import boto3

def main(input):
    # Return early if credential fetch failed
    if not input.get('AwsCredentials', {}).get('Success', False):
        return input
    creds = input["AwsCredentials"]
    # Use the assumed credentials to access S3 in the other account
    s3 = boto3.client(

    # List buckets
    buckets = s3.list_buckets()
    return {'buckets': [bucket['Name'] for bucket in buckets['Buckets']]}

Python in Tines: How it works 

Tines runs in AWS, and we make creative use of their underlying services so that we do not actually process any Python in the application. This is great for multiple reasons, but here are the top 2:

  1. Your code is executed in a secure, regulated environment.

  2. We did not have to update (and will not have to maintain) any of our code to support running Python in our Ruby-based platform. Granted, that is a selfish reason, but it means we get to spend more cycles building out more amazing features.

Behind the scenes  

Your cloud tenant has a role that allows it to create or invoke Lambdas in our AWS environment, adjacent to your tenant. Each Lambda is only accessible by the tenant that created it.

The Lambda itself has the lambda-no-permissions role assigned, so your Lambda has zero access to any other resources.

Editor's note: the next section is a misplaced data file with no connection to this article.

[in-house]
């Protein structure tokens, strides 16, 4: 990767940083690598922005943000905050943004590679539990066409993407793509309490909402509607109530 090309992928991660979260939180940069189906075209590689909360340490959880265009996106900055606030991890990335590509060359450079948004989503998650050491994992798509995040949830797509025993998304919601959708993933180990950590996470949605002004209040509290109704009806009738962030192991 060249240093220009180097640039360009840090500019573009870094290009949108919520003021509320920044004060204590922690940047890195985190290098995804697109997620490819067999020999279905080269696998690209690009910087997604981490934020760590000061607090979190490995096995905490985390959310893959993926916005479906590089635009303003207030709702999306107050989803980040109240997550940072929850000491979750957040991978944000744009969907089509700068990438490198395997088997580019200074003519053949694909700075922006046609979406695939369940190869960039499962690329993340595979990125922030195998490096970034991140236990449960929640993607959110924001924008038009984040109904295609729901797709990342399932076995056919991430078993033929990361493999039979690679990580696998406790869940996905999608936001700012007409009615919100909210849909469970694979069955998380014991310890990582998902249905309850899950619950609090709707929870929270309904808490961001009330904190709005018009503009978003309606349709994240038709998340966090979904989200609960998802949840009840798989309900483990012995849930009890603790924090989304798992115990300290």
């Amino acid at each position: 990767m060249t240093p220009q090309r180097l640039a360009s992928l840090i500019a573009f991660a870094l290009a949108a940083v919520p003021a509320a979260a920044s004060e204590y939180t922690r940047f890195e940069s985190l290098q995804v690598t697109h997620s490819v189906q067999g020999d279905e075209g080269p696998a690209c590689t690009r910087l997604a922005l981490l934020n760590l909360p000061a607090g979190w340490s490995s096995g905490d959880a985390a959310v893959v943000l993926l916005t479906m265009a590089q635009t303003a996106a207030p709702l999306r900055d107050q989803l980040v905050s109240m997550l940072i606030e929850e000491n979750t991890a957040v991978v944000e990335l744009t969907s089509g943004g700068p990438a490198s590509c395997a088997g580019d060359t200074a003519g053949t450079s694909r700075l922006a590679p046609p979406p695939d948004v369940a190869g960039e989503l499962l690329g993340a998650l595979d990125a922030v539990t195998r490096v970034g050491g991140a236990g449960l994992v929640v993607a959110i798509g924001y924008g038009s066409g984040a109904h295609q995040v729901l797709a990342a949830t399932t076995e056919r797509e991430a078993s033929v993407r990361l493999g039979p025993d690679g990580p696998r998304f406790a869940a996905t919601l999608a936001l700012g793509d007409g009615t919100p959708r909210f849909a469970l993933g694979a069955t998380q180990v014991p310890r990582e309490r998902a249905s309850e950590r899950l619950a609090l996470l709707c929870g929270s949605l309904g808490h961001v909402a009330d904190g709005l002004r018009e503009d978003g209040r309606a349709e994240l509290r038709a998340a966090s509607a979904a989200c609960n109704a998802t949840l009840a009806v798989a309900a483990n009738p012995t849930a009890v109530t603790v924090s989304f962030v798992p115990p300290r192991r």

Any packages in the Requirements will be built at runtime as Lambda Layers.

On the first run of your Python script action, you may notice a short delay while your Tines tenant dynamically builds the Lambda function required. Any subsequent requests should respond promptly.

Any time the Python script executes, we compare the script contents with the contents from the last time the Lambda was executed. If they differ, we proceed to pass the new script contents to execute the Lambda.

Note that since we are making requests to AWS, egress IPs may be different than the ones the tenant uses.


  • Run Script Action is currently limited to python3.9 runtime

  • Run Script Action is not available for self-hosted deployments currently.

  • As we are using AWS lambda under the hood, we are subject to their quotas on script execution. Full listings available here

    • One limit of note is requirements.txt has a package limit of 250MB

Next level and best practices  

1. Pull the script from your code repository. While Tines has version control and change management for your stories, we are an automation platform, not a code repository. When dealing with scripts, it is best practice to keep your code in a managed repository. Luckily, Tines makes it easy to call out to your repository of choice so you can maintain proper code hygiene and integrate your script with the rest of your Tines story.

2. Depending on the nature of your scripts, you may not want all members of your Tines tenant to have direct access to them. In that case, we recommend using a separate Tines team to create a more isolated environment where only certain users have access. You can then configure any of the script workflows as send to stories. This would allow other teams in your tenant to call the send to story to execute a script and receive the output, but not permit access to the actual script itself.

Frequently asked questions and troubleshooting 

Was this helpful?